More than one million people are hurt using hand and power tools every year, according to the Consumer Product Safety Commission (CPSC). Not only do people suffer physically, but their injuries also often hurt them financially. Their employers lose money, too. The CPSC reports injuries with hand and power tools cost $15.4 million a year in medical bills and lost work. Many of the visits to hospitals and doctors’ offices could be prevented with more attention to hand and power tool safety.
According to OSHA, these are the leading causes of injuries from using hand and power tools:
Accidents on the job happen more frequently when employees are doing a repetitive job, something unexpected happens, or they are inexperienced or overconfident about using the tool. These tips for hand and power tool safety help employees stay safe and perform well.
OSHA protects employees by requiring companies to ensure their employees use safe tools and equipment and follow safety guidelines. No matter how many years an employee has under his belt, reviewing the following tips for hand and power tool safety regularly is critical to staying safe.
Because of the potential dangers involved in using power tools OSHA provides specific safety guidelines for their use. OSHA requires many handheld power tools to be equipped with a constant-pressure switch button that cuts off the power when pressure drops including drills, tappers, angle grinders, saws, and sanders. Many power tools with blades must have safety devices that allow the user to shut the tool off in a single motion.
One of the most serious workplace injuries involving tools is electrical shock from power tools. Electrical shocks can cause heart failure and burns. Sometimes a worker is shocked while on a ladder, then loses their balance and is injured in a fall. Tips for preventing electrical shock are at the top of the list of ways to stay safe using power tools.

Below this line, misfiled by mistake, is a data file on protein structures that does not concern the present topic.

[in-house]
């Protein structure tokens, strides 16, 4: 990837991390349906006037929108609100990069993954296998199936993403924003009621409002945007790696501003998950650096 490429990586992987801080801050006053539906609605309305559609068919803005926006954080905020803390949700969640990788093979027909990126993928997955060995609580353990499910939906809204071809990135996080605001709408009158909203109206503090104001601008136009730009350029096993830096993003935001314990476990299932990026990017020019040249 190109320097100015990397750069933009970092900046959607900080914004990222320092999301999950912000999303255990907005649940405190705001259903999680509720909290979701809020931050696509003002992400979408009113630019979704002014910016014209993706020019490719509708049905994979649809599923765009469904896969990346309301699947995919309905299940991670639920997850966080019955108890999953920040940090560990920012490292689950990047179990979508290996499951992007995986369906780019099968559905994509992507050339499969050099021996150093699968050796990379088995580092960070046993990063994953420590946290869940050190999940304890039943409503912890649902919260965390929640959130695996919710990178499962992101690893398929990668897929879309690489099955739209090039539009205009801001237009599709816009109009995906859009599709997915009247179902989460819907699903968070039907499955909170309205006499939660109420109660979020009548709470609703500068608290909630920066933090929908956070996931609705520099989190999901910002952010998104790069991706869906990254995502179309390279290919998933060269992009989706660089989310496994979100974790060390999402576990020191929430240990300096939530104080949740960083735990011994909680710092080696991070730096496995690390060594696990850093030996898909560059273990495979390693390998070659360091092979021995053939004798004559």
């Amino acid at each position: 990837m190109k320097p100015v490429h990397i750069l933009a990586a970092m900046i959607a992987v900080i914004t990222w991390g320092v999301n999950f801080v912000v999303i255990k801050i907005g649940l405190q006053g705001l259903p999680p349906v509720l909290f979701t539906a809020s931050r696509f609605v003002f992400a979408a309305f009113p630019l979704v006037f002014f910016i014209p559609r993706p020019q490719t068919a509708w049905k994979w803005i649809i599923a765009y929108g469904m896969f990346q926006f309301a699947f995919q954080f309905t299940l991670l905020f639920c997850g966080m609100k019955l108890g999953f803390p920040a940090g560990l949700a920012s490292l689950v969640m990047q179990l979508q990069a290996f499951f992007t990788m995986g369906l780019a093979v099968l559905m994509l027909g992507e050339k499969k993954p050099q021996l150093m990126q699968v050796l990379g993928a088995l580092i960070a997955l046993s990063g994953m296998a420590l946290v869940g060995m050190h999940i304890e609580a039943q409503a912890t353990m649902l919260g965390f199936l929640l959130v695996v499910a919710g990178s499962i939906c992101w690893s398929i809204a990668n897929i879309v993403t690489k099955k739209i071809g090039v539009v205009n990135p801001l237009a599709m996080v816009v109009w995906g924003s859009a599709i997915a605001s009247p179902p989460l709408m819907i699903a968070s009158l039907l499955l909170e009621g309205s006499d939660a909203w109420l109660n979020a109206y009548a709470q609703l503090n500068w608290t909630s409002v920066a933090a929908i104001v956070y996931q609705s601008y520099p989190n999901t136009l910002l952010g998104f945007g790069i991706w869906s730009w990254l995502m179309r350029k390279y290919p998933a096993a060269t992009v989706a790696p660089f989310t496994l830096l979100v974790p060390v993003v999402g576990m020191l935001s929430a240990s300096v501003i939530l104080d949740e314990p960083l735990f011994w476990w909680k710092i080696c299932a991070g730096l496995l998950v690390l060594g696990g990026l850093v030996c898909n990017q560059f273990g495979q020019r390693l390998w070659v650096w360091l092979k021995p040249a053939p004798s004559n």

Pneumatic nail gun accidents send 37,000 carpenters to the emergency room each year according to the National Institute for Occupational Safety and Health. Most people have wounds on their fingers or hands. Sometimes, they have more serious injuries, like eye injuries.
Wearing eye and face protection is an important safety measure for working with pneumatic nail guns and OSHA watches companies carefully to make sure workers are protected. In its FY2021 report on the most frequent safety violations, OSHA reports construction companies’ failure to meet standards for face and eye protection were among the top ten violations in FY2021.
Safety experts urge construction companies to take steps to improve safety if necessary. These tips for hand and power tool safety related to pneumatic tools are a good place to improve your attention to safety.
Using tools safely includes more than knowing the tools. Employees must pay attention to what they wear, how they carry their tools, and where they stand. To protect employees from the dangers of slips and electrical shock, managers should ensure floors are kept as clean and dry as possible. Tips for hand and power tool safety include choosing the right clothing:
Original post: Hsi